There are a growing number of bike enthusiasts who are switching to motorcycles because of the freedom, mobility and spirit of adventure they offer, says Koji Yabuguchi of Liberty Group.
Born to be wild as Harley-Davidson motorbike sales take off in the UAE
It’s not just about the male midlife crisis any more.
High-performance motorbike sales are roaring ahead in the UAE as a new generation of easy riders takes to the roads.
Harley-Davidson and Kawasaki have both reported a rise in sales driven by what they claim is an emerging lifestyle trend.
Traffic congestion and parking shortages are also good for business.
“There are a growing number of bike enthusiasts. They are switching to motorcycles because of the freedom, mobility and spirit of adventure they offer,” said Koji Yabuguchi, who heads the Kawasaki division of Liberty Group in the UAE. “The perception that motorbikes are not suitable for the Gulf climate has changed dramatically.”
Kawasaki sales in the UAE doubled in the first four months of the year, with high demand for cruisers and touring bikes.
Harley-Davidson’s sales across the Middle East and North Africa have grown on average by 8 per cent year-on-year for the past five years. Now it plans to expand in the emirates.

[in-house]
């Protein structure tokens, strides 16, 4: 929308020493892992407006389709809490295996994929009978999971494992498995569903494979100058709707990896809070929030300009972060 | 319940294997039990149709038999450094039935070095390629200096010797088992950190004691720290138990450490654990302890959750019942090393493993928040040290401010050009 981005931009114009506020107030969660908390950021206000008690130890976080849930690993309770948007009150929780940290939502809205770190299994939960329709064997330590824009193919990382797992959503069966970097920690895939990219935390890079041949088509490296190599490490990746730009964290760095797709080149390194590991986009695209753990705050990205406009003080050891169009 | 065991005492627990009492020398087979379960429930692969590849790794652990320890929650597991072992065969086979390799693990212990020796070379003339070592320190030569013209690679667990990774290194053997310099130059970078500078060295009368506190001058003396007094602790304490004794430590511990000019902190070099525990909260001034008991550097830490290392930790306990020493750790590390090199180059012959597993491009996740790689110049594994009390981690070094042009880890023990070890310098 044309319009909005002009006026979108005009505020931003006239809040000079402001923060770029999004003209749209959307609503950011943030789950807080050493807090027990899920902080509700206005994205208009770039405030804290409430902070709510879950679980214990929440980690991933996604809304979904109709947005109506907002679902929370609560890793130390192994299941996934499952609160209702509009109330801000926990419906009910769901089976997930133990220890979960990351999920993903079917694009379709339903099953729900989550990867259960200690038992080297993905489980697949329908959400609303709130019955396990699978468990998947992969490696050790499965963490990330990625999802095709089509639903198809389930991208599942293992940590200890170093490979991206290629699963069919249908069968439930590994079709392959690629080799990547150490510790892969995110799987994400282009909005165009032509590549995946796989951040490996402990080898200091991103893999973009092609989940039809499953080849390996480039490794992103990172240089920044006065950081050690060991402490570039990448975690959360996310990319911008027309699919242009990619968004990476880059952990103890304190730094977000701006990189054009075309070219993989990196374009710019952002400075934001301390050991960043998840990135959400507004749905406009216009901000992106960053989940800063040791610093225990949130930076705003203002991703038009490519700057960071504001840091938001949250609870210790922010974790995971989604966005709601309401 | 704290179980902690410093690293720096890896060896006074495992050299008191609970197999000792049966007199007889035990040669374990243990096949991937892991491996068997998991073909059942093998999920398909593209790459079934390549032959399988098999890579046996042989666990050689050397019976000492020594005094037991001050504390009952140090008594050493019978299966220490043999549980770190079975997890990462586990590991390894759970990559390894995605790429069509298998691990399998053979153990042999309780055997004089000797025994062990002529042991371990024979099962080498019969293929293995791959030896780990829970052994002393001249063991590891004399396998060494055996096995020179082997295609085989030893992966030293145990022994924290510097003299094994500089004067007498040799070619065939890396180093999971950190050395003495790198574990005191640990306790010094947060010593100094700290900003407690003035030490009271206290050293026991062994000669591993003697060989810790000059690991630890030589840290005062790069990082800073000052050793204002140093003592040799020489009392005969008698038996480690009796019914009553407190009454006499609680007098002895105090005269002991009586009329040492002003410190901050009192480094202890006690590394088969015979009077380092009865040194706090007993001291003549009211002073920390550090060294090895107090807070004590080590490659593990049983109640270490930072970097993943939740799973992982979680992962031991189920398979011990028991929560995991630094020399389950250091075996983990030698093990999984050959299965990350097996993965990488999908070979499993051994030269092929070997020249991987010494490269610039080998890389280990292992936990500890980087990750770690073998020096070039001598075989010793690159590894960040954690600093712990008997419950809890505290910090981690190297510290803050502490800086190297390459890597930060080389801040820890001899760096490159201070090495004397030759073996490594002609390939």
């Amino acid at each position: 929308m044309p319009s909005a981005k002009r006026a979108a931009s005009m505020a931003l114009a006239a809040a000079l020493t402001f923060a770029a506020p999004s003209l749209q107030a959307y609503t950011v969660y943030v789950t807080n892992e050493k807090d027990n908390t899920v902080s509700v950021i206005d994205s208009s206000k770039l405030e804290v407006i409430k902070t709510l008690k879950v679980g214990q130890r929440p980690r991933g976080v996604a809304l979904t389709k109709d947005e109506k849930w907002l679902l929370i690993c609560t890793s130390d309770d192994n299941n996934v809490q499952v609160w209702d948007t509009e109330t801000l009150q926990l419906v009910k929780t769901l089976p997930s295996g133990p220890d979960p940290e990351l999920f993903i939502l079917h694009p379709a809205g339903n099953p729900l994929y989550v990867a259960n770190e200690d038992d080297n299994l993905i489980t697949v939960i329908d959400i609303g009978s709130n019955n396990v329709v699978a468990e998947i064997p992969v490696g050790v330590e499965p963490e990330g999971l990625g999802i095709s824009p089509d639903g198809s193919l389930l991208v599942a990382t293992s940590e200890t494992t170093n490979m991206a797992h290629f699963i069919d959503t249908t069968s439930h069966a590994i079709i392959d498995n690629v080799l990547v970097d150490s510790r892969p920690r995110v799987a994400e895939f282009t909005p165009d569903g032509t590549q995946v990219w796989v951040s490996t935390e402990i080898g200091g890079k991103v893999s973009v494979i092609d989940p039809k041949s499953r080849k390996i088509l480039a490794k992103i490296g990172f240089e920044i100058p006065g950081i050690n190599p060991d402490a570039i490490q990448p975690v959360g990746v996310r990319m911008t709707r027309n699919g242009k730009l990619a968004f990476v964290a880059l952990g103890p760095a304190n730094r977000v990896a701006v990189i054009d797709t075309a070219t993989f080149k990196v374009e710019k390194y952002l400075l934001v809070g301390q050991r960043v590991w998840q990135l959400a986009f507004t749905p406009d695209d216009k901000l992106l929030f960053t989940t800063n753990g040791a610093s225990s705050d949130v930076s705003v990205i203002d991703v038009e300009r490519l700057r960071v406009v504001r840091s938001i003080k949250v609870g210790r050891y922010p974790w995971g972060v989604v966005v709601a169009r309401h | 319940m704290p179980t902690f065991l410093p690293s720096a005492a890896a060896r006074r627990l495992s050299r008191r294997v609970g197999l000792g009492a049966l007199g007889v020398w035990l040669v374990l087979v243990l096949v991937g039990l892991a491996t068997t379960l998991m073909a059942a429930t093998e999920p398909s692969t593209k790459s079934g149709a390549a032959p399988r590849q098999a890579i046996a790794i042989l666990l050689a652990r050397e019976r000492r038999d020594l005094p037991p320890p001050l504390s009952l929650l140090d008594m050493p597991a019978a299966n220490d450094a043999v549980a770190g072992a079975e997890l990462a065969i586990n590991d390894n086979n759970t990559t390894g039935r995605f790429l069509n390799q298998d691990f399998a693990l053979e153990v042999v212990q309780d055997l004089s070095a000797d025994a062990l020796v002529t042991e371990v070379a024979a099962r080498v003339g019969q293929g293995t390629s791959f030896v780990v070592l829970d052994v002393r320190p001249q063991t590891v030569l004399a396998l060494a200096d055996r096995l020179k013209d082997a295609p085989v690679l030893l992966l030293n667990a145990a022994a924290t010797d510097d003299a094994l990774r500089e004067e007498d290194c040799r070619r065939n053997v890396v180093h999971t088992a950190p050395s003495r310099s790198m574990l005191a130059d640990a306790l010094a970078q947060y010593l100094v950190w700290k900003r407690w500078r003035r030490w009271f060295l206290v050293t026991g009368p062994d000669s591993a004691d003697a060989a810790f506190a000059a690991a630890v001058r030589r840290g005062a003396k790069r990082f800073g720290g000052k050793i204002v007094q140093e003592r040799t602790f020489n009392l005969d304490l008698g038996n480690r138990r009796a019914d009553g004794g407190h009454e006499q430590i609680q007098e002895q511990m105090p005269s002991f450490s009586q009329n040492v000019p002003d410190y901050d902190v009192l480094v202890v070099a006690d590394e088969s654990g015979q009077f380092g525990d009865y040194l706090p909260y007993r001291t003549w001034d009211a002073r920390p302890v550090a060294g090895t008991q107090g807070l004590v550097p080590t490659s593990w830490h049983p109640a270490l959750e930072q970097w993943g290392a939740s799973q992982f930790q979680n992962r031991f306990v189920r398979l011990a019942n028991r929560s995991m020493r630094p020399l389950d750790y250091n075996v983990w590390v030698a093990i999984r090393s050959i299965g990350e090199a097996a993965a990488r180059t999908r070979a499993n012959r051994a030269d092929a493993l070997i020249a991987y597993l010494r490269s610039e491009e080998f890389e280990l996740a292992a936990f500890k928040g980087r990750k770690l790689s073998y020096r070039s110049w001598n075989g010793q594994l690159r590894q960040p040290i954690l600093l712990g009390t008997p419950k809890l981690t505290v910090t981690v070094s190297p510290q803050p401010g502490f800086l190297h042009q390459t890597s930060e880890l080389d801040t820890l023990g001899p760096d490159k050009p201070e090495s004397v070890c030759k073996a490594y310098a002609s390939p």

“The UAE is our second strongest market after Saudi Arabia,” said Derek Less, country manager of Harley-Davidson Mena. “We already have showrooms in Abu Dhabi and Fujairah and we are looking at opening a second dealership in Dubai, the location is being chosen now. Then we will look to open in Al Ain and the other northern emirates.”
Since 1977, the only motorcycles sold to the public under the Harley-Davidson brand have been heavyweight bikes, with engines larger than 700cc. That changed this year when the manufacturer released a new range of “Street” bikes starting at 500cc – set to arrive in the UAE in January – targeting both young, urban riders and the growing leisure bike demand in traditional commuter markets like India.
Sales of the India-built Street 750 have been robust, Harley-Davidson said last month. The model accounted for 60 per cent of all of its sales in the country in April.
However, the UAE is a leisure and lifestyle market, which means golf, yachting, football and shopping are the main competition as many of its customers use the bike only at weekends.
To overcome this, dealerships offer group rides at weekends that not only keep customers riding but also address any common safety concerns.
“Our biggest problem is the wives and their safety concerns,” says Mr Less. “We invest a lot in educating the riders about defensive riding and giving lessons in driving safely. We also hold weekend events where wives and girlfriends are more than welcome. We actively encourage them to come along, either as a pillion or a rider.”
Harleys start at Dh38,900 and can rise to Dh184,900 for a custom hand-made motorcycle, a favourite on the UAE’s roads.
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